EXCLUSIVE NEW POLLS!!
Much to do in '22...
Two new polls to tell you about on this otherwise slow news morning.
According to the WWoN-Precision survey of my readers:
* 56% of you want the newsletter to be shorter, while 65% of you want it to be longer.
* 74% think there are too many jokes and pop culture references, with a full 24% saying the amount of those elements is just right; 1% say “not enough.”
* 50% want more Ron Klain memos, 50% want fewer, and 23% say the number is about right.
* A robust 95% agree that the millionaires and billionaires who read the newsletter daily should become voluntary paid subscribers or contributors, while 5% do not (according to the crosstabs, the average annual income of those in the 5% is above $4 million).
We will have more from this exclusive poll over the new few days.
For now, please consider supporting this daily newsletter at less than $1/day by becoming a paid subscriber:
Or, if you want to give the amount of your choice to show your backing for this independent journalism, send an email to email@example.com and ask how you can contribute.
The other fresh poll is from the Washington Post and it is all about attitudes related to 1/6.
Spoiler alert: We all have some work to do to make this anniversary one of unity and not division.
Here is one set of findings, that should be read with The Presumption of Grace by Blues and Reds alike:
About 7 in 10 Americans say Biden’s election as president was legitimate, but that leaves almost 3 in 10 who say it was not, including 58 percent of Republicans and 27 percent of independents. The 58 percent of Republicans who say Biden was not legitimately elected as president is down somewhat from 70 percent in a January Post-ABC poll shortly after the Capitol attack.
Among those who say they voted for Trump in 2020, 69 percent now say Biden was not legitimately elected, while 97 percent of Biden voters say the current president was legitimately elected.
Republicans’ rejection of Biden’s victory is not novel. In a fall 2017 Post-UMD poll, 67 percent of Democrats and 69 percent of Hillary Clinton voters said Trump was not legitimately elected president.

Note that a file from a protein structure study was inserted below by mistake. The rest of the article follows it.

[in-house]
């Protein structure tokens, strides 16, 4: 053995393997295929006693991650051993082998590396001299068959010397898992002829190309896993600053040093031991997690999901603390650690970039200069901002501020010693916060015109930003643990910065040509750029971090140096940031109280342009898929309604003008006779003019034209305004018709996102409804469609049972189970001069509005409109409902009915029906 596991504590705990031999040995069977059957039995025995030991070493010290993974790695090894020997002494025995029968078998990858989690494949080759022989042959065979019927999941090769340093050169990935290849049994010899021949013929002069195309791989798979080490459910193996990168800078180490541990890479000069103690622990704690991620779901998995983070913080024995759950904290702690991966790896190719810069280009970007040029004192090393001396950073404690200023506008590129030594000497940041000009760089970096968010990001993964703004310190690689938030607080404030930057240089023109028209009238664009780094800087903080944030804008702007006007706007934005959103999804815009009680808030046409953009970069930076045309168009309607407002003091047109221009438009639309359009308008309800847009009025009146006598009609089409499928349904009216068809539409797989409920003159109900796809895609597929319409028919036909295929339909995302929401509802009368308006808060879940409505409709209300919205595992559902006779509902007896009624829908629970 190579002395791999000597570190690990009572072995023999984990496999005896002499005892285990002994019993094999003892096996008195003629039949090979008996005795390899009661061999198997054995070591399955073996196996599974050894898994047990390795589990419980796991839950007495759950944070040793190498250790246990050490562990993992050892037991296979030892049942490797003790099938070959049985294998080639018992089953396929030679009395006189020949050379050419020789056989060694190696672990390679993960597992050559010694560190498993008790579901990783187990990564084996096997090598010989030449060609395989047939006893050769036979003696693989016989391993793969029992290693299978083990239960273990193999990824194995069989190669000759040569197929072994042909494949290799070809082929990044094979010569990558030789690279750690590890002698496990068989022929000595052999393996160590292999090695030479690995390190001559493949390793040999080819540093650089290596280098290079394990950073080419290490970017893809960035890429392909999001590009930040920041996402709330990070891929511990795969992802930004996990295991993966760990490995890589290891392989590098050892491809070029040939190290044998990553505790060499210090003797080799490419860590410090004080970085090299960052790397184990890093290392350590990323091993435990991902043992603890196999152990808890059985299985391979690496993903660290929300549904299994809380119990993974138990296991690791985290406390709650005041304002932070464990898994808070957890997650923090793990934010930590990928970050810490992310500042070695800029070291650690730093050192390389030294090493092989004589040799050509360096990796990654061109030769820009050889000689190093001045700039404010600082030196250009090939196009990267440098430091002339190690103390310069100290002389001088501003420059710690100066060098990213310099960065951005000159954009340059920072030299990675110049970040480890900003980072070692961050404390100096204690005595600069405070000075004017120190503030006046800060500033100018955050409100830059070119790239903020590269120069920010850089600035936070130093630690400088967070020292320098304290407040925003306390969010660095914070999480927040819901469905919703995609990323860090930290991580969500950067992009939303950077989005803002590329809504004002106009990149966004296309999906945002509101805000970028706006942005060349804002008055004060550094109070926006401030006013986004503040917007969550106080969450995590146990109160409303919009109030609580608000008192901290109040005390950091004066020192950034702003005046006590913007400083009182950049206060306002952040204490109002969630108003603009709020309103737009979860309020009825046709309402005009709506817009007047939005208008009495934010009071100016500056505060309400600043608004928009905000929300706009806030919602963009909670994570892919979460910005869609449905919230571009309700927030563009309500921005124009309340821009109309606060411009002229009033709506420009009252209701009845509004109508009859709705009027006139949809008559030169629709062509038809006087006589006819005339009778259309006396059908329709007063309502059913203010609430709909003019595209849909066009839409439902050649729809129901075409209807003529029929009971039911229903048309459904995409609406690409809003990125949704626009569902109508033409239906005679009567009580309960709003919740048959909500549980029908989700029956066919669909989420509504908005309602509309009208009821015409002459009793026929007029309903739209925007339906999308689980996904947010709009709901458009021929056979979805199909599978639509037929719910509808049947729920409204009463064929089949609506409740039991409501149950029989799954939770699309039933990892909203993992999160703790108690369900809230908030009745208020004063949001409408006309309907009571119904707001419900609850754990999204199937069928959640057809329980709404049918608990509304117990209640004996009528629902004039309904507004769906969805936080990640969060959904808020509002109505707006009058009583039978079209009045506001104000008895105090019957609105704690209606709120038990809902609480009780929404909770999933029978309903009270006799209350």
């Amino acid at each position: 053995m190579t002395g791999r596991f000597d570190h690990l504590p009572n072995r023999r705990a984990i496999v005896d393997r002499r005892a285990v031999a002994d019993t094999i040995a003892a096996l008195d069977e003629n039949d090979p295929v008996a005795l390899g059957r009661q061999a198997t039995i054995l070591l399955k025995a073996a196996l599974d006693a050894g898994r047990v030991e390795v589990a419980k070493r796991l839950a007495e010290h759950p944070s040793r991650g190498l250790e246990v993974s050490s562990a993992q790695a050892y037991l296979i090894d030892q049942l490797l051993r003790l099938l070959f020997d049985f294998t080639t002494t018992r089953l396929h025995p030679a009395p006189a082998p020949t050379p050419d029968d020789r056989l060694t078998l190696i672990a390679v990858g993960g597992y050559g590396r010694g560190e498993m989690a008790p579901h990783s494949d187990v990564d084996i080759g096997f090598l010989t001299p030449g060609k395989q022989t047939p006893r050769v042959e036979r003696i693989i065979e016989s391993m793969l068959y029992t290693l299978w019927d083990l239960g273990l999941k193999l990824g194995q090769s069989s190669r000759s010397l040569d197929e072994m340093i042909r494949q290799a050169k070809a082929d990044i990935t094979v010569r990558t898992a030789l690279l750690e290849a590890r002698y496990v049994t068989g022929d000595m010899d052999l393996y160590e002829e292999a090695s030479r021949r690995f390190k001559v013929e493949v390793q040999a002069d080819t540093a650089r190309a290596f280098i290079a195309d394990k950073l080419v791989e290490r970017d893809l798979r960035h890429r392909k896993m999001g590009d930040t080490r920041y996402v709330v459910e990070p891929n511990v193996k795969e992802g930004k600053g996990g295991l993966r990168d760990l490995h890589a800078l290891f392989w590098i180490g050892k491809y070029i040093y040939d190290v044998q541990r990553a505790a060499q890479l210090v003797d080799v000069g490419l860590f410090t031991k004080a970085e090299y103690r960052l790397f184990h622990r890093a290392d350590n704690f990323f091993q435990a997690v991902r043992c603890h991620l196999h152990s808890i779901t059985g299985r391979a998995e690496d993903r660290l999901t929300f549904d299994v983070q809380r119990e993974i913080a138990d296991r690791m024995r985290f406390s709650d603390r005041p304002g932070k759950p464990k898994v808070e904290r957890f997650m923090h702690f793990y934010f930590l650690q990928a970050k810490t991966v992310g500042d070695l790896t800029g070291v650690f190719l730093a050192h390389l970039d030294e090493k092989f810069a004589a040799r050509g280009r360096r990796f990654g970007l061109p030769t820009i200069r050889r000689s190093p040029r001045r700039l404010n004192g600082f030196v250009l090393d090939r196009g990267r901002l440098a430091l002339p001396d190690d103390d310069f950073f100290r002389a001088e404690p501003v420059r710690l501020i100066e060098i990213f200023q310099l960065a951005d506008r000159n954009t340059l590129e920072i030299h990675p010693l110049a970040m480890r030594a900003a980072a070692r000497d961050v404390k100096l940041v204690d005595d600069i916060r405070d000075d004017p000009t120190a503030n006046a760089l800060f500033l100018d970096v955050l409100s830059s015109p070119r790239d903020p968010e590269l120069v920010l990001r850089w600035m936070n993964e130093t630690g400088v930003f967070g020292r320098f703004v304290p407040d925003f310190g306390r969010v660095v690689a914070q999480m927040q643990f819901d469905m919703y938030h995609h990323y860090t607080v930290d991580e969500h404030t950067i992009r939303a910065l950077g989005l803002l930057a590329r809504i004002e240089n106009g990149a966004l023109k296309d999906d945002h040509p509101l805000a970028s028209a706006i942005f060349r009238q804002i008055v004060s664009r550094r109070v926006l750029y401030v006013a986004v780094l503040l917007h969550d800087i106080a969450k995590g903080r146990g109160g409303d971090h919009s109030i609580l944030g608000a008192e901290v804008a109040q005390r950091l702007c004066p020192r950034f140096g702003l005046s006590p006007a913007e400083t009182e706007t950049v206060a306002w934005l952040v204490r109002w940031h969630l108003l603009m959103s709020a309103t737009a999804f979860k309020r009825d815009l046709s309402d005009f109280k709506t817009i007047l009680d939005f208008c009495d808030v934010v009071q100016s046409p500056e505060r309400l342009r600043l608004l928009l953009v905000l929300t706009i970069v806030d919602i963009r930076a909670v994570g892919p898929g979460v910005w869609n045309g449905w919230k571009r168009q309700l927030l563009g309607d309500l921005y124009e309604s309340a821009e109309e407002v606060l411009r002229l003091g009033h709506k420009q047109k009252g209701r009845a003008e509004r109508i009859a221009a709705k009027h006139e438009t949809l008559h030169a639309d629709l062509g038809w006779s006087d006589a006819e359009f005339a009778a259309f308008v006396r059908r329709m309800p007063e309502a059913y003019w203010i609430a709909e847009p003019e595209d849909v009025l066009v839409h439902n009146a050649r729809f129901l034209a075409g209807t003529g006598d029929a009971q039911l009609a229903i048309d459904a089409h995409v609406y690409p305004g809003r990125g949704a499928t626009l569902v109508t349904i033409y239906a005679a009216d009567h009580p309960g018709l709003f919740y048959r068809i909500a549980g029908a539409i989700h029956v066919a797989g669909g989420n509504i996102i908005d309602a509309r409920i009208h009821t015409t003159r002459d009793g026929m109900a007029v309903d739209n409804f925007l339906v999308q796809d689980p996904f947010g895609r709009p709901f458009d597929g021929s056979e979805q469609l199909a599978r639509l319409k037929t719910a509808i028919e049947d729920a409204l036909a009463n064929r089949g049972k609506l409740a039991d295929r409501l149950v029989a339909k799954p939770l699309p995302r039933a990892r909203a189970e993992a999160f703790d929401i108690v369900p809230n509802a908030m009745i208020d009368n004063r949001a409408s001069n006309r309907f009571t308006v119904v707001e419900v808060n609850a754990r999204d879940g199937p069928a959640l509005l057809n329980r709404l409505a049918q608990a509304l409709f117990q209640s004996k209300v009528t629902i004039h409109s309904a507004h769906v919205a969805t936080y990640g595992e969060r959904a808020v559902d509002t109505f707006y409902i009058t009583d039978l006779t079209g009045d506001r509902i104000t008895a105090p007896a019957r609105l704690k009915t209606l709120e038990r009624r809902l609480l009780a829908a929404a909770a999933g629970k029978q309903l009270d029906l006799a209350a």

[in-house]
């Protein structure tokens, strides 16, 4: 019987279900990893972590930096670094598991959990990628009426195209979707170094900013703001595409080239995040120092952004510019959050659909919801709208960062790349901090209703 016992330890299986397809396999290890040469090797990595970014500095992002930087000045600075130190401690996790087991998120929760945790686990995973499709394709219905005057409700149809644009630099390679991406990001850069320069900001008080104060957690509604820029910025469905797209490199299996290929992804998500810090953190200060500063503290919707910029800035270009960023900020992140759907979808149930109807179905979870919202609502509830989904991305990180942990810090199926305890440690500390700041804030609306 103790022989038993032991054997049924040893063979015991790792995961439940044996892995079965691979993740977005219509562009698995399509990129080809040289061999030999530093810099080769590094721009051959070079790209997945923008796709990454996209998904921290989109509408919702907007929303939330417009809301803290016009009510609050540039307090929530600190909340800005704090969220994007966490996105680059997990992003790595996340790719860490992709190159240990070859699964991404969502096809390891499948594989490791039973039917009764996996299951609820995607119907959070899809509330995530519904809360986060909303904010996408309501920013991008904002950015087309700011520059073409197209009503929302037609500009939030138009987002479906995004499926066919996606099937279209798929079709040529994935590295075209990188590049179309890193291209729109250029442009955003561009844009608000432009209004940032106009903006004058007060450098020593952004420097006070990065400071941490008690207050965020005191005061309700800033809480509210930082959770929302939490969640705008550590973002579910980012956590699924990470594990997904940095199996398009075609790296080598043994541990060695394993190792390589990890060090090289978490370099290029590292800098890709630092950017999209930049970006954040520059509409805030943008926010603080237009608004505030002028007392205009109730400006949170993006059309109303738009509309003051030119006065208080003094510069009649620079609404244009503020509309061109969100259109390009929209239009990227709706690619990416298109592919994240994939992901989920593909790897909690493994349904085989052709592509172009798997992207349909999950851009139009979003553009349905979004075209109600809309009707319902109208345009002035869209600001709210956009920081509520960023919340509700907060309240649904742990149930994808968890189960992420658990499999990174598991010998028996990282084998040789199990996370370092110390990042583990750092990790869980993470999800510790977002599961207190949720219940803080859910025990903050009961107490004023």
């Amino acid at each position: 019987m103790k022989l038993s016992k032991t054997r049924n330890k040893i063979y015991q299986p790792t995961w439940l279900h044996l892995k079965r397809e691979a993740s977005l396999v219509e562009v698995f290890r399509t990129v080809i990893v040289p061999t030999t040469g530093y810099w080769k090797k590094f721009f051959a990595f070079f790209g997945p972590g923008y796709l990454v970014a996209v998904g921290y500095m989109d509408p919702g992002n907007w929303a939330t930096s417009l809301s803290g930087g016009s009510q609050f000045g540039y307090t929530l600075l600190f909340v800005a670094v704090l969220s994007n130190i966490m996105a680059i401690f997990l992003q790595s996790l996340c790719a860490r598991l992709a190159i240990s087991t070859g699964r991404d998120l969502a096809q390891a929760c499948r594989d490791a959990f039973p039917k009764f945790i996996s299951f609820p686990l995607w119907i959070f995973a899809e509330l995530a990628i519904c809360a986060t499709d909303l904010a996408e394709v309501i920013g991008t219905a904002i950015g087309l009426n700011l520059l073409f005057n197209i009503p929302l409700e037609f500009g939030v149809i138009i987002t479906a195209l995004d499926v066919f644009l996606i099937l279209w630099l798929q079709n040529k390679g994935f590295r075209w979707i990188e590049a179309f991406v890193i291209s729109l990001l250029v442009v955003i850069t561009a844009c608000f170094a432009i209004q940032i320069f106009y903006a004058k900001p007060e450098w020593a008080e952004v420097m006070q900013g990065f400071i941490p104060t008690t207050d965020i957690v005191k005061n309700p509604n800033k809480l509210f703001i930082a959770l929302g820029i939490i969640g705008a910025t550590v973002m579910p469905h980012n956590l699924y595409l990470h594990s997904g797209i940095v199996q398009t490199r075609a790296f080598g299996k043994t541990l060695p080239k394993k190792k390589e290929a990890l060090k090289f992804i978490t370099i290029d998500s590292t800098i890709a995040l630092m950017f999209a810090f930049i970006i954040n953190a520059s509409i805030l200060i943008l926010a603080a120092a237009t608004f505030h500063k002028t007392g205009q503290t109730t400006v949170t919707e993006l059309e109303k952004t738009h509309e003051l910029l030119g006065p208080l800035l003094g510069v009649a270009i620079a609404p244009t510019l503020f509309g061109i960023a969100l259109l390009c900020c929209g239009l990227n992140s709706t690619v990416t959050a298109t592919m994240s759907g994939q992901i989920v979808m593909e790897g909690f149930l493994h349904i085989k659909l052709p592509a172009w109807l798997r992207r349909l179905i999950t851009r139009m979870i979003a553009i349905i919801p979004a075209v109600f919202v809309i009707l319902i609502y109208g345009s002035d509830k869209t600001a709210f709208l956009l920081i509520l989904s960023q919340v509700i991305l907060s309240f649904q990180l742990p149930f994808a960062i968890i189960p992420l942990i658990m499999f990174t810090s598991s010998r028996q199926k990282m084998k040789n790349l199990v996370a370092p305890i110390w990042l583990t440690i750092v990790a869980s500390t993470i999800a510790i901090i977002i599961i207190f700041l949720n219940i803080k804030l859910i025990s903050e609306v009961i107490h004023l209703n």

Essential read: The Associated Press on a town in Virginia (or, at least, a coffee shop in said town) that is pushing for unity above division.
The Wall Street Journal has a news story that is pretty bullish on school reopenings…
….and/but the AJC says:
Atlanta Public Schools announced Saturday that it will conduct classes remotely next week due the surge of coronavirus cases in the metro area.
The announcement follows moves by school districts in Clayton, DeKalb, Fulton and Rockdale counties to push back the return to in-person classes due to high COVID-19 infection rates throughout the state.
…and/but/and the AP says:
With COVID-19 cases surging just as students are about to return from winter break, dozens of U.S. colleges are moving classes online again for at least the first week or so of the semester — and some warn it could stretch longer if the wave of infection doesn’t subside soon.
There are plenty of people on Team Biden who would like to see additional government restrictions to try to get the pandemic more under control. But the political and polling folks know such moves would likely be as effective as the fireworks ban in Naples, Italy.
Many of the good people of Naples, FL are no more interested in the dictates of the government than their Euro counterparts are.
And that is a problem that will play out in January — and beyond.
…and he plays with some new filters:
To those who asked: I know Ben Shapiro is not a medical doctor. I should have done a better job of setting up why I was quoting his tweets in Saturday’s edition.
As I mutter to myself each morning as I type: There’s much to do in ’22.